This story is from the category The Brain
Date posted: 02/08/2013
By exploiting the full computational power of the Japanese supercomputer, K computer, researchers from the RIKEN HPCI Program for Computational Life Sciences, the Okinawa Institute of Technology Graduate University (OIST) in Japan and Forschungszentrum Jülich in Germany have carried out the largest general neuronal network simulation to date.
The simulation was made possible by the development of advanced novel data structures for the simulation software NEST. The relevance of the achievement for neuroscience lies in the fact that NEST is open-source software freely available to every scientist in the world.
Using NEST, the team, led by Markus Diesmann in collaboration with Abigail Morrison both now with the Institute of Neuroscience and Medicine at Jülich, succeeded in simulating a network consisting of 1.73 billion nerve cells connected by 10.4 trillion synapses. To realize this feat, the program recruited 82,944 processors of the K computer. The process took 40 minutes to complete the simulation of 1 second of neuronal network activity in real, biological, time.
Although the simulated network is huge, it only represents 1% of the neuronal network in the brain. The nerve cells were randomly connected and the simulation itself was not supposed to provide new insight into the brain - the purpose of the endeavor was to test the limits of the simulation technology developed in the project and the capabilities of K. In the process, the researchers gathered invaluable experience that will guide them in the construction of novel simulation software.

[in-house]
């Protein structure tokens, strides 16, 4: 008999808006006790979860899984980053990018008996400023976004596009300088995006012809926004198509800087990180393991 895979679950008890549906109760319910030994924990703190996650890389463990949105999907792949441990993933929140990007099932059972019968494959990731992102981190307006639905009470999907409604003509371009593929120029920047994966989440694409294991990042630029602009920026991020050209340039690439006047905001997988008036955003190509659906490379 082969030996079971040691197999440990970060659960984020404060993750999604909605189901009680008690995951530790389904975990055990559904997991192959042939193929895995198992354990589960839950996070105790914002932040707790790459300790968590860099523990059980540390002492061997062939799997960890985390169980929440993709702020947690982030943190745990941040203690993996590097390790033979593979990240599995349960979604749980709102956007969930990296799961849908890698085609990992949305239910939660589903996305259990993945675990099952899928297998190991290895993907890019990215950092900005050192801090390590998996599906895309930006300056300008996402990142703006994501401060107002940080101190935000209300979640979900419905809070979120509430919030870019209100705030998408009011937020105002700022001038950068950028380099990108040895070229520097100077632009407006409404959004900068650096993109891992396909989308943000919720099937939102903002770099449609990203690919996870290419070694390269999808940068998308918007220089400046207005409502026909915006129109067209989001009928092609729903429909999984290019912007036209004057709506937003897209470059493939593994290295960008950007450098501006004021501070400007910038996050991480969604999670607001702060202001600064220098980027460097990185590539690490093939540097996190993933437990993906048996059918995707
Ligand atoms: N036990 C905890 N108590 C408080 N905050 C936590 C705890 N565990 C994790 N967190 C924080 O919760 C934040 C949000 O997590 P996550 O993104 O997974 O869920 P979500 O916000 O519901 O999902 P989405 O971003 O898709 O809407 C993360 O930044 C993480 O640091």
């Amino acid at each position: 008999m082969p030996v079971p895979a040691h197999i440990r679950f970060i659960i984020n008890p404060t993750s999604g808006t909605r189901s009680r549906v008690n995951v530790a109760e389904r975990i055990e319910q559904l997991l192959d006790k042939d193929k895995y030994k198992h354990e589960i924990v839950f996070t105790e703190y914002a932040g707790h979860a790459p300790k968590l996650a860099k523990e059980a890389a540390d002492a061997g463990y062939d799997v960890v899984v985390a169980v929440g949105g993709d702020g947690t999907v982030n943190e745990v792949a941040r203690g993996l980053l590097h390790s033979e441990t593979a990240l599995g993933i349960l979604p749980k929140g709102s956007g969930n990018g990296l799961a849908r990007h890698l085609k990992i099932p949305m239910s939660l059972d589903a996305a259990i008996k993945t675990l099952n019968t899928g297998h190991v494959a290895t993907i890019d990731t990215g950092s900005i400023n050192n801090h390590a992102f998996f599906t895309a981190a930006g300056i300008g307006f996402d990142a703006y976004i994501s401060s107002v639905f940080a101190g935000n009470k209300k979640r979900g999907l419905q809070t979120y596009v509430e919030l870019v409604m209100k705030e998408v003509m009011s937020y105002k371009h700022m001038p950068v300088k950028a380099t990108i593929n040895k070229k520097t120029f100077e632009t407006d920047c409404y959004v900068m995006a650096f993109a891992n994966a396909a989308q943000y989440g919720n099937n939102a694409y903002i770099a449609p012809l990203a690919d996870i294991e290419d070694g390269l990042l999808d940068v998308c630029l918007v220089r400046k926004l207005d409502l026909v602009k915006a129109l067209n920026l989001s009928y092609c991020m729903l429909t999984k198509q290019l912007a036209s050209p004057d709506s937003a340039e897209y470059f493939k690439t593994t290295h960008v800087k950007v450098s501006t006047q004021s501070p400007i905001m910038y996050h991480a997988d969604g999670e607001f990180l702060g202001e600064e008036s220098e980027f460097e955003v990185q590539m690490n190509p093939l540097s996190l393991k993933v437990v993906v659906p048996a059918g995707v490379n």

This achievement gives neuroscientists a glimpse of what will be possible in the future, with the next generation of computers, so called exa-scale computers.
“If peta-scale computers like the K computer are capable of representing 1% of the network of a human brain today, then we know that simulating the whole brain at the level of the individual nerve cell and its synapses will be possible with exa-scale computers hopefully available within the next decade,” explains Diesmann.
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